OPM pledges to help speed hiring of Social Security judges
New list of eligible hires would help SSA address record disability appeals backlog.
A top government official has pledged that by late October, her agency will have developed a list of qualified applicants from which the Social Security Administration can hire judges to help reduce a record backlog of disability appeals.
Office of Personnel Management Director Linda Springer told members of a House Ways and Means subcommittee that her agency was working aggressively to have a new slate of potential administrative law judges ready by the fall.
Drawing alternately on emotional and professional arguments, lawmakers challenged Springer and Michael Astrue, recently confirmed as commissioner of SSA, to make good on claims that they could cut into the number of disability benefit applicants awaiting adjudication.
SSA has experienced a shortage of the administrative law judges, or ALJs, who adjudicate appeals of disability benefit decisions, since a lawsuit froze OPM's hiring process for the position in 1999. Since then, OPM has refreshed its pool of eligible candidates by confirming that those listed were still interested in taking the job, but has added few new candidates.
Faced with sharp questions from Rep. Earl Pomeroy, D-N.D., Springer acknowledged that some candidates had been added to the list as far back as 1993. She said only 10 to 15 percent had joined in this decade.
Springer said she recently has pushed to move as quickly as possible in recruiting new candidates based on an application developed after the legal challenges were resolved in 2003, and that candidates will be added to the list in late October when testing and interviewing is complete.
"Everyone at OPM would have wanted to see a faster process," Springer said. She suggested that agencies' successful hiring of 560 ALJs from the roster over the past several years had probably convinced OPM officials that they could take the time to be "more deliberate" in developing the revised application.
Pomeroy said similar assurances that a new list was imminent have been made in the past, quoting descriptions of delays and estimates that the process was about a year from completion in 2003, 2004 and 2005. Springer agreed to update subcommittee staff on a monthly basis from now until the new candidate list is complete.
After challenging Springer, lawmakers did not spare Astrue, asking him why the administration has not moved more aggressively to hire from the old list or find other ways of resolving cases.
Astrue testified that Social Security has worked hard to resolve those cases in which applicants had waited 1,000 days or more for a hearing, and has cut that number from 65,525 last October to 17,966 as of last week. But he said that despite making a record number of decisions last year, the agency lost ground and has more than 730,000 cases pending.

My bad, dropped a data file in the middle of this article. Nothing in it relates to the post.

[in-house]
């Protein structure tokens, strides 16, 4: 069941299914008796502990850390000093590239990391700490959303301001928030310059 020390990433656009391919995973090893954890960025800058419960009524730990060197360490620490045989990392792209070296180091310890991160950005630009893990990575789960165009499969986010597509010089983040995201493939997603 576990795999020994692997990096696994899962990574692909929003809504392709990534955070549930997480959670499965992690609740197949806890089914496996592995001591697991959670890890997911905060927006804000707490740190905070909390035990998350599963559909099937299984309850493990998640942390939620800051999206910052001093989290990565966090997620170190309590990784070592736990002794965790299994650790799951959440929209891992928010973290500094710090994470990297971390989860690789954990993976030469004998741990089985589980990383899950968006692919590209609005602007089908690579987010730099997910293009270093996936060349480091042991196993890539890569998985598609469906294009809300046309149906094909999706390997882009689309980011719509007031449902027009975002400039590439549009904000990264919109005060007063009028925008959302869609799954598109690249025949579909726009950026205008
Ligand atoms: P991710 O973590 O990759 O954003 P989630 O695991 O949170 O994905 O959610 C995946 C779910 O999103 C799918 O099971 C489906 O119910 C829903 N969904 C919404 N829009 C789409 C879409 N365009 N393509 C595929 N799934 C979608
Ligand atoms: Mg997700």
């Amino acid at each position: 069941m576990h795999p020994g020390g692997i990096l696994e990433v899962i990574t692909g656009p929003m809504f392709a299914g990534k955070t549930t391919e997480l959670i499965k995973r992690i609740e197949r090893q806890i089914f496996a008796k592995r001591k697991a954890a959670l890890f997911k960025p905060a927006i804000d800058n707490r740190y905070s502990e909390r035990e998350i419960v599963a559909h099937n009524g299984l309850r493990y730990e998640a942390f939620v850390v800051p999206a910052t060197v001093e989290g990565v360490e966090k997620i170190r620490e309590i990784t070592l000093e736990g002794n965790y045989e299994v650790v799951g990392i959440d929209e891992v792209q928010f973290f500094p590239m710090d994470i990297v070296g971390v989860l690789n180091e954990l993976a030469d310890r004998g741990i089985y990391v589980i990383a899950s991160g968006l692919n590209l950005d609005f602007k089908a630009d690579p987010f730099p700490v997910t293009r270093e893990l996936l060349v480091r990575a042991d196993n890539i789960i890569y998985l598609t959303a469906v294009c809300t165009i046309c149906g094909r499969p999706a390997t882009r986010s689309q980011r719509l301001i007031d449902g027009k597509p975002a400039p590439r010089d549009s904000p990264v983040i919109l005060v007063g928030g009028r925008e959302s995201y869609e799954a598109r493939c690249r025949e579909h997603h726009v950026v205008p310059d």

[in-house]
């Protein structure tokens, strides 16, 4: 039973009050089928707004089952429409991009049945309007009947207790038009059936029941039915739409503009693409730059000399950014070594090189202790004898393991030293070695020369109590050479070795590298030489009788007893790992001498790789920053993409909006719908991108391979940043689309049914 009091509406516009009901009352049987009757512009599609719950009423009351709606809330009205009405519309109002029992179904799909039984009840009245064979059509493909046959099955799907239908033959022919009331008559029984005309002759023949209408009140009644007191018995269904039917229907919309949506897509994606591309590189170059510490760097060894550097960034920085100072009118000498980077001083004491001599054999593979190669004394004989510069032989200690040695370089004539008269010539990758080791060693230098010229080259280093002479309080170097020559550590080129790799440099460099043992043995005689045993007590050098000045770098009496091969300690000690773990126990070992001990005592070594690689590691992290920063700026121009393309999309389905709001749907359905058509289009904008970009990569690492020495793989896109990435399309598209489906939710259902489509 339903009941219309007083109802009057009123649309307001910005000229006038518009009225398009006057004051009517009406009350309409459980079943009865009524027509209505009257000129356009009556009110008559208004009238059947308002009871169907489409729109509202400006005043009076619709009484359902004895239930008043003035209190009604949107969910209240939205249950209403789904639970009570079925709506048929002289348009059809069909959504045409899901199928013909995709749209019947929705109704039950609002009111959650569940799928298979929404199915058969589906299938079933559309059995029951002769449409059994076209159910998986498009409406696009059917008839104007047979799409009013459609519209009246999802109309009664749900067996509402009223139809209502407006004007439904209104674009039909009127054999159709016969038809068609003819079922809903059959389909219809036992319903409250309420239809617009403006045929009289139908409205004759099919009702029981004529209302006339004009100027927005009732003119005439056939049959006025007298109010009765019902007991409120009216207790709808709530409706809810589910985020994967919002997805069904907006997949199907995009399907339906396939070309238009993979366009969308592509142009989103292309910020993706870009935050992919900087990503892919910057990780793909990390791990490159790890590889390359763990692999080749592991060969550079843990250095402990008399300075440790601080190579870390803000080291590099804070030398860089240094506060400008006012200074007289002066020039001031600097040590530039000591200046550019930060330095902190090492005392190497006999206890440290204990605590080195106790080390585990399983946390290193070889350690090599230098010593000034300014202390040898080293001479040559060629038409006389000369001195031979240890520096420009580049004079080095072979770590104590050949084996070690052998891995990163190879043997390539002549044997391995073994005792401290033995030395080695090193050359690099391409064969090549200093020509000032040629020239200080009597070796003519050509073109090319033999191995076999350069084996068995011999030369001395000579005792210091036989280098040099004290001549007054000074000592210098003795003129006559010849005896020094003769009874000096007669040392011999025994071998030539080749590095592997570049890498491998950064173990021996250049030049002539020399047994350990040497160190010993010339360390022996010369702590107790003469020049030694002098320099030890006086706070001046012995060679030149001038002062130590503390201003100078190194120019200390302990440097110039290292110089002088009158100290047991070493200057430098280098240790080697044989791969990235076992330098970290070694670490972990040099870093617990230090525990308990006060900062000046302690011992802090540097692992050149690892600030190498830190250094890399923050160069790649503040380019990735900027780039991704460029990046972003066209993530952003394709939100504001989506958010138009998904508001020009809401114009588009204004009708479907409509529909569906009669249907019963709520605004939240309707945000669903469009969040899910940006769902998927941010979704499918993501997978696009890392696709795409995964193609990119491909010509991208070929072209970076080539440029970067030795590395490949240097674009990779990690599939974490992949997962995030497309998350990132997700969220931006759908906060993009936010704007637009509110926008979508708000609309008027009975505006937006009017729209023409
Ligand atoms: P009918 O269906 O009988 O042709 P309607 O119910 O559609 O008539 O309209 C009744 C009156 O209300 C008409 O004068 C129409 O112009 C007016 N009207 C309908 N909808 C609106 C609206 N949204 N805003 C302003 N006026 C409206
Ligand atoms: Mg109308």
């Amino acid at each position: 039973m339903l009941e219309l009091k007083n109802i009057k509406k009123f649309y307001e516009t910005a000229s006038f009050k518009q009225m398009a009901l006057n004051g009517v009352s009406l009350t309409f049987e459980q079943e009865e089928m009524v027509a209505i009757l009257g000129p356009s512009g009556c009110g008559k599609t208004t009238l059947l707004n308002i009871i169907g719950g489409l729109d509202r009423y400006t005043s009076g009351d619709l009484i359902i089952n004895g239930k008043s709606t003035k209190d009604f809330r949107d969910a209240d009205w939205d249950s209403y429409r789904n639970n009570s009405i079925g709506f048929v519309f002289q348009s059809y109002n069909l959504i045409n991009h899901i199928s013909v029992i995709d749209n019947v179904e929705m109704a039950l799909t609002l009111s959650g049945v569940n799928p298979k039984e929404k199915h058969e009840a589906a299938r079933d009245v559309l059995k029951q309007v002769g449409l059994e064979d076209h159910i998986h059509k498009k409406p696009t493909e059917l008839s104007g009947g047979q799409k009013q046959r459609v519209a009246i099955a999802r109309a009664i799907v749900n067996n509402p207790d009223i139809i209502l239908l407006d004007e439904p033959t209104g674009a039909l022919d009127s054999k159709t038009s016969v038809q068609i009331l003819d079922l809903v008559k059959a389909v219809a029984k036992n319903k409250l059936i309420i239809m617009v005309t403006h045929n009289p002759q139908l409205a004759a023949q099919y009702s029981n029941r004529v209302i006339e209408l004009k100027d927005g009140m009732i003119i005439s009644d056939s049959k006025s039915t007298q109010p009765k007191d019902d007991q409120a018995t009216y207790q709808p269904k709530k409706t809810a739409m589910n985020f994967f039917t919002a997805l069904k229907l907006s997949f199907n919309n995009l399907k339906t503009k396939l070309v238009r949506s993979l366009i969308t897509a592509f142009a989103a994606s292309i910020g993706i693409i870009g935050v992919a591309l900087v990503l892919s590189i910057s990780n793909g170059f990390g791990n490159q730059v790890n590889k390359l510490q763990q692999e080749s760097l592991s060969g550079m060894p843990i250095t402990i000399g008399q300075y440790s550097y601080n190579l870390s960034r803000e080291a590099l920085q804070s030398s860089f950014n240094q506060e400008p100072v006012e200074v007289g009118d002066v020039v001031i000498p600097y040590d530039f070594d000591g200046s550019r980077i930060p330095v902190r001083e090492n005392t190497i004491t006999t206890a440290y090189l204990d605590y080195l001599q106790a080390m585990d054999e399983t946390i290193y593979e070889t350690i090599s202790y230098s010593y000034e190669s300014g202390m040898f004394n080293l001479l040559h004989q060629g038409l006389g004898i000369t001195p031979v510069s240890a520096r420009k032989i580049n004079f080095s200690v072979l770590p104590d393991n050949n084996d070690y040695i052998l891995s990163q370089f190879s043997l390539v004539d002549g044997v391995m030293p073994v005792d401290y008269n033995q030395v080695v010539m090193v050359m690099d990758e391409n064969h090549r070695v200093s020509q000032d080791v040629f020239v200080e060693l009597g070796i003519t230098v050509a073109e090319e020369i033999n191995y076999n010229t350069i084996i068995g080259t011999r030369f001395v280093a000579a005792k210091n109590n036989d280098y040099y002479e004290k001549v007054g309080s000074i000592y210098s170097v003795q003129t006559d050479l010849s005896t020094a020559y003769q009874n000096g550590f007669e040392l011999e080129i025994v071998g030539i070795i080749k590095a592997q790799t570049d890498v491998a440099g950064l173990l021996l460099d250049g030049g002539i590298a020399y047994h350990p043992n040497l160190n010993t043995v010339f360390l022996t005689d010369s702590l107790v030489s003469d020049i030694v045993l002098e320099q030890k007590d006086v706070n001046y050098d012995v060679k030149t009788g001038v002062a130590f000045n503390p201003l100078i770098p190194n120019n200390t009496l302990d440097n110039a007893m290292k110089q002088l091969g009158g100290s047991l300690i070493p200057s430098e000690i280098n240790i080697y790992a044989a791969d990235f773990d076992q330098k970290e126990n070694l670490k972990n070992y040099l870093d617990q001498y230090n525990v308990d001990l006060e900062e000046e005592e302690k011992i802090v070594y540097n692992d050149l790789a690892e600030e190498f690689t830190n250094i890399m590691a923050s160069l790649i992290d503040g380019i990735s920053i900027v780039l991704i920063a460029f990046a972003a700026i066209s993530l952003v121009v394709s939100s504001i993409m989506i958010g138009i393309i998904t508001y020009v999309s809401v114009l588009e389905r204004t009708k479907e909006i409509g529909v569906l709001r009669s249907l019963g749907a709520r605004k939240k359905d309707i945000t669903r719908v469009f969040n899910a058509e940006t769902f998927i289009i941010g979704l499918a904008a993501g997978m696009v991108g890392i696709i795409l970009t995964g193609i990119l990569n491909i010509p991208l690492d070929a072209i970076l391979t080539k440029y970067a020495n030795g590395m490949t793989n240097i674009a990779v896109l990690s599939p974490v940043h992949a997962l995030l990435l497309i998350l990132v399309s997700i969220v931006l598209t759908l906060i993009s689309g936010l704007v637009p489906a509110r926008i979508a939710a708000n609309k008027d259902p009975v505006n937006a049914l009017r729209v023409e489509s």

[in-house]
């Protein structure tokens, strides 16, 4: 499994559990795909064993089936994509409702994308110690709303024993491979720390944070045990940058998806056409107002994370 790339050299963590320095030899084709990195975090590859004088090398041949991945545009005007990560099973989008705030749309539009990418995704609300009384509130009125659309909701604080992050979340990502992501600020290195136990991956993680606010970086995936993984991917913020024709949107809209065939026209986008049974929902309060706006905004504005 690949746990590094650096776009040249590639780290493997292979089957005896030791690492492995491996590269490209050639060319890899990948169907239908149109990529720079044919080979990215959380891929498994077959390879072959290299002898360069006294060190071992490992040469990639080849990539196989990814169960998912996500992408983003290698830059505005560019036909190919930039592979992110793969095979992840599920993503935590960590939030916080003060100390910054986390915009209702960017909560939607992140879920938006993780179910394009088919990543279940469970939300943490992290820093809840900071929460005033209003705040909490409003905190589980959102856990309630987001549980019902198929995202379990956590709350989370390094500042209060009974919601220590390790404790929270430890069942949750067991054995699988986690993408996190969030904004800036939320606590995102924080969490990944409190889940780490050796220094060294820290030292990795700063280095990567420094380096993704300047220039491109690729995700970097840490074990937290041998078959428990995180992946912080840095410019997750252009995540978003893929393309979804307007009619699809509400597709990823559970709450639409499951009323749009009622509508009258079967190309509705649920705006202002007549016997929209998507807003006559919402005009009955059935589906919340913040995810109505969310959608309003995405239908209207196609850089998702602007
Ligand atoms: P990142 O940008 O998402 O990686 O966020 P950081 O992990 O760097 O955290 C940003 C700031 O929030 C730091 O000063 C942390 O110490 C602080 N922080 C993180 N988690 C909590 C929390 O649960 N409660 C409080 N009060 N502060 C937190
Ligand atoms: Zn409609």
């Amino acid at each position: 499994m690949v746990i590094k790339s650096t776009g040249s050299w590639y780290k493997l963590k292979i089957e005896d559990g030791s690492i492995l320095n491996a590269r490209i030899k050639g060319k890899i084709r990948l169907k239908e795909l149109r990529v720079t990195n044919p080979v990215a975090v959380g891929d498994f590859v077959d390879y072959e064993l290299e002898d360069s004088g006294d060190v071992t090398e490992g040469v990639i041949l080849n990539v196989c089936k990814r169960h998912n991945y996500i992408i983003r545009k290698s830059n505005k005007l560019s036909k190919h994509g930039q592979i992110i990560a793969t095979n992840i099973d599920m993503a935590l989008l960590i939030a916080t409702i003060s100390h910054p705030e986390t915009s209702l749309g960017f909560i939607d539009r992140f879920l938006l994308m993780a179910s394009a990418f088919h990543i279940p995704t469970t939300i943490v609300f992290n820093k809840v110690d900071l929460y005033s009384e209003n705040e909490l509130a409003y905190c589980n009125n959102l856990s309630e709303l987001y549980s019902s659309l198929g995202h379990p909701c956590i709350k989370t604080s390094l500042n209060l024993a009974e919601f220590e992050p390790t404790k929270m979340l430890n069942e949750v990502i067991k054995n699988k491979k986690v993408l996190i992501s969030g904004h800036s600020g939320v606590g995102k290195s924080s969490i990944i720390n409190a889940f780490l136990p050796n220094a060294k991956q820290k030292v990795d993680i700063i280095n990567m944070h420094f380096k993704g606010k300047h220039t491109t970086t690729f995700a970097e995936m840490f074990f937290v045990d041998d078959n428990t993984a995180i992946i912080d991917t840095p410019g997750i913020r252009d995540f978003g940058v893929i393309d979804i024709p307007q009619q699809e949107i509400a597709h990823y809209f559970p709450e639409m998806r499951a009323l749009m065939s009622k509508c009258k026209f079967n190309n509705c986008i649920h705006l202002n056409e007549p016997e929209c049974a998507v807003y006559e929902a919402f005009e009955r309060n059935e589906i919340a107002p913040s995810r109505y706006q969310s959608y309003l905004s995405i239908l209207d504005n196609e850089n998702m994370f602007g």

He said that over the past several years, funding has been a greater constraint than the ALJ candidate roster. He said appropriations repeatedly have fallen short of the president's budget request, and that he has been meeting with appropriators to make the case for full funding in the next budget cycle.
He said the productivity of some of the ALJs, who essentially receive lifetime appointments, also has been a concern, and that the agency is working to modernize its systems and make better use of technology.
The agency hopes to hire 150 additional ALJs in the coming budget year. Pomeroy questioned whether that would be sufficient to handle the record backlog, urging the commissioner to "think more aggressively than that." But Astrue said 150 new judges would be a challenge to train in one year, and that funds for more hiring could be requested later.
Rep. Stephanie Tubbs Jones, D-Ohio, attacked Astrue for the agency's failure to fix the problem, and invited him to Cleveland to explain the problems to her constituents.
Describing the heartbreak he experiences facing impoverished, disabled constituents, some of whom wait three or four years for a decision on their case, Rep. Sander Levin, D-Mich., noted that about two-thirds of those appeals ultimately would be vindicated. "I don't know how you live with yourselves," he said to the witnesses.
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